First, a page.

Tuesday, March 25, 2008


I left here today with my mind spinning and I was definitely convinced it felt that way because, there were indeed, an additional seven dimensions whirling around inside my brain; so tightly wound that no one even knows they exist!

Brian Greene was the speaker at today's forum and I attended for the sheer fact that I would get "serendipity points" for biology. (I don't even know what the points account for, all I know is that my last test score was sub-par and I'm not ready to fork over my scholarship on a scantron). Greene's words coursed through me and sent my mind surging into a spiral of thought. I felt like my mouth was open and drooling the whole time. The ideas he was discussing made me sit in awe and wonder and all I could do was turn to OtherRoommate and say, "That is. So cool."

He talked about how two theories, Einstein's Theory of Relativity and Quantum Mechanics, before finally delving into the bulk of his lecture on The String Theory. There is a discrepancy between the former two that has charged a debate amongst scientific intellectuals since Quantum Mechanics started fueling the technology industry and the Theory of Relativity didn't work on a microscopic scale.

The hour was filled with more than that though. Tiny ah ha's! were occurring throughout the forum, randomly firing and emitting bursts of sudden clarity (and then quickly fading, leaving me to wonder). I had never before seen how gravity works, what the mechanics of the force that keeps everything in perfect balance are. But he showed a short clip and I, being the visual learner that I am, had a sudden epiphany as it all clicked into place. Of course!

But what I loved about the forum was that it challenged me to think, to consider, to expand. It confronted my assumptions and dared me to think beyond the sight of my own two hands.

The fact that the String Theory is called as such is a lure enough for me. Working on a series for half a year while exploring the binding and connecting powers of string (while using it as a metaphor for family) I came to hold a place in my heart for things a silly a strings. The real kicker is that within my heart, there are quite possibly, highly complex, geometric "strings" of sorts, which contain dimensions unknown to man. Crazy? It seems so, but for some reason I ate it up.

Greene compared the geometric forms to tiny vibrating strings, like those on a violin. When vibrating at one intensity, it produces, say, a C. Another intensity makes an A flat. In this same way, the tiny vibrating strings inside the most infinitesimal piece of our mortality produce different things, eventually comprising the vast amount of diversity we experience every day. Is there anything so beautiful than to think that the world is made up of music?! I thought it was not only poetic, but it struck a spiritual chord within me as well.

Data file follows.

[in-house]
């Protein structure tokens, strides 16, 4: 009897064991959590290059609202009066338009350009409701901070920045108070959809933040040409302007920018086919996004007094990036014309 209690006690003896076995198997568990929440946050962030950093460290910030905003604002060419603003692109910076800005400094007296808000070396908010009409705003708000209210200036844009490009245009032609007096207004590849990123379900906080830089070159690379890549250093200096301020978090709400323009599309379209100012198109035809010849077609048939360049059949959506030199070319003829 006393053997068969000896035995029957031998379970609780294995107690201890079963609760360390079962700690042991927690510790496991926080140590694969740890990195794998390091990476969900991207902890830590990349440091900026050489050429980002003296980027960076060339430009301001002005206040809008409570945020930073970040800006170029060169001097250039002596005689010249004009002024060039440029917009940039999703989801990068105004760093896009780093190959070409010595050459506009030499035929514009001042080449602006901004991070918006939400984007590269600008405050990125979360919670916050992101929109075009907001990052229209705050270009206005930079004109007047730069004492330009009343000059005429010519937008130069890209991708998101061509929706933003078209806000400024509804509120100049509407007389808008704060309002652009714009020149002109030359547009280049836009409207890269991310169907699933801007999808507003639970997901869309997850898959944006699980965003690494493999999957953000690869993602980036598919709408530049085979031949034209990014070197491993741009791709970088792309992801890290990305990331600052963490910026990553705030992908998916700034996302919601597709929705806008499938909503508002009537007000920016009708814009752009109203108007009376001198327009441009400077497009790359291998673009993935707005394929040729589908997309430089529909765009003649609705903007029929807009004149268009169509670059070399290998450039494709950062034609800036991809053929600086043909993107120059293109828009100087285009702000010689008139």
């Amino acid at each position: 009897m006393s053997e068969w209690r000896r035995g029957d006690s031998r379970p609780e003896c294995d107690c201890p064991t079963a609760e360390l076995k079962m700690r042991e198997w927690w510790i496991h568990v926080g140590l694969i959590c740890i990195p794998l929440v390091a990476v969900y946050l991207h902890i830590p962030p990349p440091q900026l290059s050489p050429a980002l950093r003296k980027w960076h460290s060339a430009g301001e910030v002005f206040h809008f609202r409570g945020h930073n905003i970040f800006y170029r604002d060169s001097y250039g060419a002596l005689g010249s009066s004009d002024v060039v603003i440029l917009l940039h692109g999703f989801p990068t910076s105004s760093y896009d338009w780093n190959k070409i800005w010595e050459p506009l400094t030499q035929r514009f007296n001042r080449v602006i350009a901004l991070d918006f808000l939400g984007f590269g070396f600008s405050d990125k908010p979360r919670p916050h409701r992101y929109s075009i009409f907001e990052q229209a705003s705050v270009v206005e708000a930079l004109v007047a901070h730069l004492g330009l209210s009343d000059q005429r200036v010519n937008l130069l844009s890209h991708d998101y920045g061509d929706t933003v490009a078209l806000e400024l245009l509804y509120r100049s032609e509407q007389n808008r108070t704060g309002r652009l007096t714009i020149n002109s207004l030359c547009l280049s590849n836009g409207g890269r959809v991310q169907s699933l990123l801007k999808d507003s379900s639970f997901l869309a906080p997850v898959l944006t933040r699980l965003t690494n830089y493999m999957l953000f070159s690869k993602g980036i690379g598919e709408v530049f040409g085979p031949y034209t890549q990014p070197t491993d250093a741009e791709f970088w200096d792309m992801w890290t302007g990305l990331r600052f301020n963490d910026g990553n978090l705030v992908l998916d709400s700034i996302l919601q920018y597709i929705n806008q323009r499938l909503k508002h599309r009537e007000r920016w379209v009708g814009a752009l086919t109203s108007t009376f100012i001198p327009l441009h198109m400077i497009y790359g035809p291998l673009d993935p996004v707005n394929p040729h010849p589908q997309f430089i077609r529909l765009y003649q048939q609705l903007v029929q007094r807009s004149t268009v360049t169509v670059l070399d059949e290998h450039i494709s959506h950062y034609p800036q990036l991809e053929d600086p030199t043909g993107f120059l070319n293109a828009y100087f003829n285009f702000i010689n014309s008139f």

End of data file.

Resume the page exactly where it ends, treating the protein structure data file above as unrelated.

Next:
The whole discussion just resonated in me, the notions of parallel worlds don't seem foreign, I feel the presence of those beyond the veil and the influence of the Spirit. It seemed like science was finally getting closer to coinciding with the things I believe. I think that one day science and religion will become such that they will eventually collide in a beautiful harmony, an array of perfection and completeness that will just. make. sense.

Greene's lecture made me appreciate perspective. He started out on the scale of stars and galaxies and then shrunk down to particles so small they seem to just be a jittery, undulating form. It made me think of the perspective of Heavenly Father. He has the big picture, the stars and galaxies, yes, but even the jittery intimateness and the vastness in between as well. Scientists are finally starting to pull back, to realize that even though two theories might conflict, there may possibly be a way to reconcile the two, a way to bring both into and even clearer focus and take one more step towards a theory addressing the whole. Our Father is so far back, that he understands all the incomprehensible inbetween stuff that we, on our jittery scale, are constantly tousled and troubled by. He knows the links between it all and the way to make it clear. And we, with our limited perspective and constantly undulating lives are stuck wondering how it all fits together in the grand eternal plan. And so we are left with faith.

We are forced to practice using what we know; utilize an active faith--one steeped with productivity and accomplishment--not a flat-line, blind belief that leads us to insecurity and relying on others. This faith is what helps us see, helps us vibrate, helps us pull back our perspective and finally make connections between the big and the small in an attempt to reconcile ourselves to the Divine.

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